When it came time for the conversation about whether Carmelo Marchese should go to the hospital, his daughter didn’t tell him about her fears — that he’d be taken away in an ambulance and never see his family again. She didn’t mention the images on the news, of black body bags piling up outside hospitals, nor the images in her mind, of her father in one of those bags. She just told him what she thought was most necessary. That northern Italy’s hospitals were overloaded. That a 93-year-old, weakened already with fever, wouldn’t be prioritized. That his odds might be no worse at home. “You would end up in who-knows-what tiny hospital room,” Emanuela Marchese, 59, remembers telling him. TOP: A couple in Brescia, Italy, looks out their window as emergency medical technicians respond to a call at their neighbors’ home. (Gianluca Panella/SestiniReportage) ABOVE: A covid-19 patient in Brescia is taken to the hospital by emergency responders. (Gianluca Panella/SestiniReportage) She looks back on that conversation as the closest thing to a decisive moment about how Carmelo Marchese would die — in his bedroom, next to an oxygen canister, his crying daughter and grandson steps away. During the coronavirus pandemic, the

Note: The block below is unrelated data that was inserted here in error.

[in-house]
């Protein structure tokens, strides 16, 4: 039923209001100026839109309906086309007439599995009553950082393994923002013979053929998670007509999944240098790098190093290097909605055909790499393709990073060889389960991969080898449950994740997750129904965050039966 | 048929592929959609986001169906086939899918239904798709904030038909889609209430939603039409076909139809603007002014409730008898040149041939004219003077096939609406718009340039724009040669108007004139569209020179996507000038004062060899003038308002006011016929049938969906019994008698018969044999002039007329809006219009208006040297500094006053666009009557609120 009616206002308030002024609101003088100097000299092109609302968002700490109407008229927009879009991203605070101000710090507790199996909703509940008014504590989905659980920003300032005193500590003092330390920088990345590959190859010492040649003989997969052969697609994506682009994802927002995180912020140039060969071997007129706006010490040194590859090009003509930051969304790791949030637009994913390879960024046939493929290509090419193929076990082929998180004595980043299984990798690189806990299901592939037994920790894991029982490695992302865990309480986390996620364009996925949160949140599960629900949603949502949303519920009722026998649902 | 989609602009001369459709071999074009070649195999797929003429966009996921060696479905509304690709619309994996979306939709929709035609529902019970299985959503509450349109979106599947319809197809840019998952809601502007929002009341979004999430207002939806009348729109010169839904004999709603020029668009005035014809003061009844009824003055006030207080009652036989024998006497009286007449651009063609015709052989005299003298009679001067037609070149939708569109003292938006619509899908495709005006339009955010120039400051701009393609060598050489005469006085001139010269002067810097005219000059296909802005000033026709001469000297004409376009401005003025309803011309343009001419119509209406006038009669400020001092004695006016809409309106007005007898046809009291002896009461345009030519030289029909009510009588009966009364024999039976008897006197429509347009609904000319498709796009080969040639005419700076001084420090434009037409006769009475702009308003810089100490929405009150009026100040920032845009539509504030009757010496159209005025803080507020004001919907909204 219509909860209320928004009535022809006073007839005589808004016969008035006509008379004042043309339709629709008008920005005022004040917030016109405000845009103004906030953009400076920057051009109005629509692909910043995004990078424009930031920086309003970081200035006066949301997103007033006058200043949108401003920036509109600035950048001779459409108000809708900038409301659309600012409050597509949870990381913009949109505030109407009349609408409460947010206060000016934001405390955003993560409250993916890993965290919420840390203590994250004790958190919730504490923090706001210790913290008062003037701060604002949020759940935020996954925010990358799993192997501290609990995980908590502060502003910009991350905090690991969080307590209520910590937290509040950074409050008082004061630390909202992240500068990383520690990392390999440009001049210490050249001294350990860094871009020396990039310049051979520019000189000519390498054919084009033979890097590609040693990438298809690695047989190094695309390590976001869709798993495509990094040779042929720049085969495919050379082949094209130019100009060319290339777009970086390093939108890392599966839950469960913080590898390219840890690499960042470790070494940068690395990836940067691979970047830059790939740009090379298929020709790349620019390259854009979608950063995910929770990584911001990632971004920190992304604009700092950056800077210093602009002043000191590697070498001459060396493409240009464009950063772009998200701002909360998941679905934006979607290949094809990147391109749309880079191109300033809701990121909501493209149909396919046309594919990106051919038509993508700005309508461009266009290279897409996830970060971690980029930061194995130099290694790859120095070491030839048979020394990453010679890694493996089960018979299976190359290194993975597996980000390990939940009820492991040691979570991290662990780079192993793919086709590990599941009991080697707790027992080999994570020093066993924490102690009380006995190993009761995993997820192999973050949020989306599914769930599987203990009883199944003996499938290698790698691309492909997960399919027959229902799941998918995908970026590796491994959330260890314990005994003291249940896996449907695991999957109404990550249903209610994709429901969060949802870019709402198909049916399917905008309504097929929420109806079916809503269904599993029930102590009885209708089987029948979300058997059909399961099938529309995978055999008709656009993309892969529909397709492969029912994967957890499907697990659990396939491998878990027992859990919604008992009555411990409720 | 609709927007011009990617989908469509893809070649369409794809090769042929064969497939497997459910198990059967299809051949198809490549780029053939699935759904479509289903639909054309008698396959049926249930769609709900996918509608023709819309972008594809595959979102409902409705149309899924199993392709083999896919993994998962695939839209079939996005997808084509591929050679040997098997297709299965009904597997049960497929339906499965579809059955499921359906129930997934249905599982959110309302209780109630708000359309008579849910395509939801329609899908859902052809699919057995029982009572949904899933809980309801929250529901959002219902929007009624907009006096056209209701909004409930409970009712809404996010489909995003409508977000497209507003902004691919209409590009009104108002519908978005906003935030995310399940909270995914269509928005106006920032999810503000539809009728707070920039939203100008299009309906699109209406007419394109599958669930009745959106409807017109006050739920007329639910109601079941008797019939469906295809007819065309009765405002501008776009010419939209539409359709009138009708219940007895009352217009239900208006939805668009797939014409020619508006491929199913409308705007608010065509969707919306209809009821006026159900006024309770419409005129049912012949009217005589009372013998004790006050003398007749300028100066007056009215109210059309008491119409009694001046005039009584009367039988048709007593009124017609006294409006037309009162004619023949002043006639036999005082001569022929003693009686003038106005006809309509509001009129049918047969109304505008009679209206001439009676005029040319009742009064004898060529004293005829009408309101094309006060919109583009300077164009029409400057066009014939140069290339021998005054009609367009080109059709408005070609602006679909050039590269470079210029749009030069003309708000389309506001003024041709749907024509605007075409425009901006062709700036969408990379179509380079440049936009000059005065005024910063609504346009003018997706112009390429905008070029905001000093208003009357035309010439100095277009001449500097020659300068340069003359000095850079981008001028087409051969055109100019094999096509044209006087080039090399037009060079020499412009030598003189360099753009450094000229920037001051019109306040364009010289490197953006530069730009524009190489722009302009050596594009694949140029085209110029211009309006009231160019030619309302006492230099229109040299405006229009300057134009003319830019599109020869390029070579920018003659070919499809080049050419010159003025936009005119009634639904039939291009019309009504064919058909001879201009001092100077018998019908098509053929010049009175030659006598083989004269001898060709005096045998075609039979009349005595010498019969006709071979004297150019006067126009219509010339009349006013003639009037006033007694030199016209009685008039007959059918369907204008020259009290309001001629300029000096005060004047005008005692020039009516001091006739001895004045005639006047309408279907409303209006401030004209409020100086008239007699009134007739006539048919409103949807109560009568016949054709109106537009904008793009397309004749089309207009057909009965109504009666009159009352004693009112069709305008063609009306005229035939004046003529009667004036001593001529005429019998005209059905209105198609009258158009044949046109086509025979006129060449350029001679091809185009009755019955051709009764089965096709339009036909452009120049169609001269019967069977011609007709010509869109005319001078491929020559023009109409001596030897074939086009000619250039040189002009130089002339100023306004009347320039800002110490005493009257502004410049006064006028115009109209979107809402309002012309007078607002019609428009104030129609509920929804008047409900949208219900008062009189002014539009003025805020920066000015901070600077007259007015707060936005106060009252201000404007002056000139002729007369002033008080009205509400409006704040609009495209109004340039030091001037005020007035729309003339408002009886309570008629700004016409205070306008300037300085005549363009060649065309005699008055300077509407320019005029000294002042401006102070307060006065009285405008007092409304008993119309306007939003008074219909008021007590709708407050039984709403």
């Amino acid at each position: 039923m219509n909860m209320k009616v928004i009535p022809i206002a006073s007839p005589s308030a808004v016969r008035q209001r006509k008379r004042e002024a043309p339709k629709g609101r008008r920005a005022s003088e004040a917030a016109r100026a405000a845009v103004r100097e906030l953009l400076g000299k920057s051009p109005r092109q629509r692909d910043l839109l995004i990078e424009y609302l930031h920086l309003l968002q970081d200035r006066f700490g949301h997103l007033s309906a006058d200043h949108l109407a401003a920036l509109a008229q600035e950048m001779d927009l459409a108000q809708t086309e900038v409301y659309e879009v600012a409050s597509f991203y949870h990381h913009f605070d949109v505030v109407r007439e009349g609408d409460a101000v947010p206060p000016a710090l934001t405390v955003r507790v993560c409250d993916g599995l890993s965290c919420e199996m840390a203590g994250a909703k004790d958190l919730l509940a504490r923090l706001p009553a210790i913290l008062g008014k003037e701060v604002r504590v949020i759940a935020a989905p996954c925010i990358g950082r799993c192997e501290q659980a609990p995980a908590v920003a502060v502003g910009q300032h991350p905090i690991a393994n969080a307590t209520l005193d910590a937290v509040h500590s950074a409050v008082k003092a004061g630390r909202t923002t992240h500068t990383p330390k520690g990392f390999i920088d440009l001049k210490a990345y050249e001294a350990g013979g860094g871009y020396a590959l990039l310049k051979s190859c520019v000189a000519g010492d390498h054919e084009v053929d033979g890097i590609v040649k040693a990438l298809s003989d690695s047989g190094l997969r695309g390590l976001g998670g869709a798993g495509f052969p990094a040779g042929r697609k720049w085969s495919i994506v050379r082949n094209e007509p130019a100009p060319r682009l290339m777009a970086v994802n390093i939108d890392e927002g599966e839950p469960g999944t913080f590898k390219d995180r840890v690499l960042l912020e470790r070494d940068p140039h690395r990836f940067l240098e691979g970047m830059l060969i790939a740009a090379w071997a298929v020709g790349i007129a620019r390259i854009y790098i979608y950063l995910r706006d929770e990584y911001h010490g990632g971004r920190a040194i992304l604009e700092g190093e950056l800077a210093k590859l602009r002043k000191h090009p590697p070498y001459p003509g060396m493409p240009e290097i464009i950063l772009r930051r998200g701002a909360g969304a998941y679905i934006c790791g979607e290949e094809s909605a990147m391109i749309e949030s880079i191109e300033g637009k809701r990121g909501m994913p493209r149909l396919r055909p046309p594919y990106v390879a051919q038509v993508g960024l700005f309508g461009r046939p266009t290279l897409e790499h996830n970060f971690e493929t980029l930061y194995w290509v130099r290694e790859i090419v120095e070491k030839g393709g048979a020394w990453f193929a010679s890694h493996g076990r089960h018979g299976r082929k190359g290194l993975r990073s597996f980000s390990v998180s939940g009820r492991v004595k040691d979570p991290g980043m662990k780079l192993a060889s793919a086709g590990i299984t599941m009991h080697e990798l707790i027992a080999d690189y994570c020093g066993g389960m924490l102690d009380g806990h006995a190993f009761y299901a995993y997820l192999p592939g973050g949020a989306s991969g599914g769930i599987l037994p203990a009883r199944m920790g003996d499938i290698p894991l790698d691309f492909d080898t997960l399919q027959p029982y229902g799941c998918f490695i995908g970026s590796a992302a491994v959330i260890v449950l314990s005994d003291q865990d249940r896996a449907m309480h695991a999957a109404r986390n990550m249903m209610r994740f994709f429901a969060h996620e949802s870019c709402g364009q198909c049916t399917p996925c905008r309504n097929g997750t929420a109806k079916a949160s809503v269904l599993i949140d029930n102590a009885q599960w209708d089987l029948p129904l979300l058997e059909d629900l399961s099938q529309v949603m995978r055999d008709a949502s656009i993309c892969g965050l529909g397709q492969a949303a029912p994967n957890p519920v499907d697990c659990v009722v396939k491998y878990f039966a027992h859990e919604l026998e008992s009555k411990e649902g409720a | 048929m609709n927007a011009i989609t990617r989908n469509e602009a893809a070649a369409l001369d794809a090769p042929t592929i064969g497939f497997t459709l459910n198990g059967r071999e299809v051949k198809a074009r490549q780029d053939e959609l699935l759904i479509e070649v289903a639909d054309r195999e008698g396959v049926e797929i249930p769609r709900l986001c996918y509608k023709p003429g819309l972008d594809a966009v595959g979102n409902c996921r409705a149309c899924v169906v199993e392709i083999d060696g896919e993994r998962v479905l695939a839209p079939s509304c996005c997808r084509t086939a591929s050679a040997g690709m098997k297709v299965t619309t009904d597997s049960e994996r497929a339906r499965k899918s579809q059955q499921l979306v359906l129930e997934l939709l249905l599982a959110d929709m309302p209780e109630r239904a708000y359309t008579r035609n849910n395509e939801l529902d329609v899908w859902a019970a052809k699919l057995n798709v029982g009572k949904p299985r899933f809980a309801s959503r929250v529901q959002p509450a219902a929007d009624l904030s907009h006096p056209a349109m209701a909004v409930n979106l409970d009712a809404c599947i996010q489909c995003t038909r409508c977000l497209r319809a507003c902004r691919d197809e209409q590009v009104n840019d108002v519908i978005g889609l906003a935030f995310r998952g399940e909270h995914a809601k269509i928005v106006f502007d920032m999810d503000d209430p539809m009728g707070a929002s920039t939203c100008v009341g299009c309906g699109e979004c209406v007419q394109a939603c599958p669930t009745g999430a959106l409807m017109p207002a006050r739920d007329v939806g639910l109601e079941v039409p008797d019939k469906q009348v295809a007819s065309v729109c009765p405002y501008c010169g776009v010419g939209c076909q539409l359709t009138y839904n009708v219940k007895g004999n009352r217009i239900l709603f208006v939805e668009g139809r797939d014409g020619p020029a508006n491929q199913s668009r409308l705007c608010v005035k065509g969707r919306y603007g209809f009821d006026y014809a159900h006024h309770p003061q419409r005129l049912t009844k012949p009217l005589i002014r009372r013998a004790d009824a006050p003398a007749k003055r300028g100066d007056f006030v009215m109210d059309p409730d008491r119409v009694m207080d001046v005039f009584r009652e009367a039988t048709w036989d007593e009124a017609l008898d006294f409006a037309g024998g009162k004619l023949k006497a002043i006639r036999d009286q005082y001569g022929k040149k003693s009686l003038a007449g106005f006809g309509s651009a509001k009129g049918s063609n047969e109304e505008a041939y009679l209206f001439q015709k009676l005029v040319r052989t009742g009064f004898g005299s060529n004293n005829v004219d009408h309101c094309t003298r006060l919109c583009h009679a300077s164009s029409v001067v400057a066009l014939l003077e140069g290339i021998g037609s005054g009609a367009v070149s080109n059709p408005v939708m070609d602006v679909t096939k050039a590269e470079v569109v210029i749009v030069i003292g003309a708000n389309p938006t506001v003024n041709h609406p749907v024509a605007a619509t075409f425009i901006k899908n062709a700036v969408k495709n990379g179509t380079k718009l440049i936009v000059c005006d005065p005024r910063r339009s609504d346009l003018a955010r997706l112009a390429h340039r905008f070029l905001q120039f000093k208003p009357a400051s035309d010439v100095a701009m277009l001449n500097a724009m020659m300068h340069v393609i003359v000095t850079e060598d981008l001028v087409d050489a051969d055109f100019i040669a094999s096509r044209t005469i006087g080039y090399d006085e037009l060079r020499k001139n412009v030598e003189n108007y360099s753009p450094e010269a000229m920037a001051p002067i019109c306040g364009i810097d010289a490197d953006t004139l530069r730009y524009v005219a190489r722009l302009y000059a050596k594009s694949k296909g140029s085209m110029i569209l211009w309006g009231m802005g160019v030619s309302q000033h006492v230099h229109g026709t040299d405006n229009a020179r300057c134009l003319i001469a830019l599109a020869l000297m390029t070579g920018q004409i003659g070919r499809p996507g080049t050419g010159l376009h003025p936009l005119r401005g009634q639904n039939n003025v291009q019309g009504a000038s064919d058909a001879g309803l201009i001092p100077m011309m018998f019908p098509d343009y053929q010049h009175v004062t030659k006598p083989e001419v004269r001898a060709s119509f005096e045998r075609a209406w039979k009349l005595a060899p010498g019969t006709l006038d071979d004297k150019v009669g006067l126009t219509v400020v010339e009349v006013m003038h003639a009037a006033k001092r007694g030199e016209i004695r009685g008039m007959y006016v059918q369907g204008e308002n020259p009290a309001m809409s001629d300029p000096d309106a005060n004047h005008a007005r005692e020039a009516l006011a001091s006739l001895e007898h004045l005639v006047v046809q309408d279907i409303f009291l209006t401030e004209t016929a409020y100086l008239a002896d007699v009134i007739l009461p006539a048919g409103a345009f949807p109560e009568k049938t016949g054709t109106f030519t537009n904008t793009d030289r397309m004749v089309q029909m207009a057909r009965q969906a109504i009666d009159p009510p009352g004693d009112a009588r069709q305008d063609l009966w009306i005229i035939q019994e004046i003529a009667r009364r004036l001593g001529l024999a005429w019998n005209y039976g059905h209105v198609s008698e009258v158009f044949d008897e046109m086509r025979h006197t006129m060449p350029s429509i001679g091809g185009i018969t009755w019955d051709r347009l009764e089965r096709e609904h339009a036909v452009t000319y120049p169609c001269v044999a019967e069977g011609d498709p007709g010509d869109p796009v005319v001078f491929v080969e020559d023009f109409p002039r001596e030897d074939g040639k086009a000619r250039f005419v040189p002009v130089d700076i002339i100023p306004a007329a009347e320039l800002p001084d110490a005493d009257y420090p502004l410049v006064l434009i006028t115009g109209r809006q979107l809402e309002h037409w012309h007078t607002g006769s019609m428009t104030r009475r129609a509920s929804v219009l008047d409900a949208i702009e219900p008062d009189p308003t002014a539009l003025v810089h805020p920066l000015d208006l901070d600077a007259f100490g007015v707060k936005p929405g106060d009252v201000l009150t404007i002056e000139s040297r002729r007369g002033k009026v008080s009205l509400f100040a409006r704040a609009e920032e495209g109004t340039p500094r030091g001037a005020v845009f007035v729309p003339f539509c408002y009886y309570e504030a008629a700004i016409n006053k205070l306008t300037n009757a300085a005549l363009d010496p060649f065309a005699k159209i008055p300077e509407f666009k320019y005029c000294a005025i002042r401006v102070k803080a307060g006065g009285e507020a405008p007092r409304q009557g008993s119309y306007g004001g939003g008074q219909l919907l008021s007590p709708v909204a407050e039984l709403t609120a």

Continue To Full Article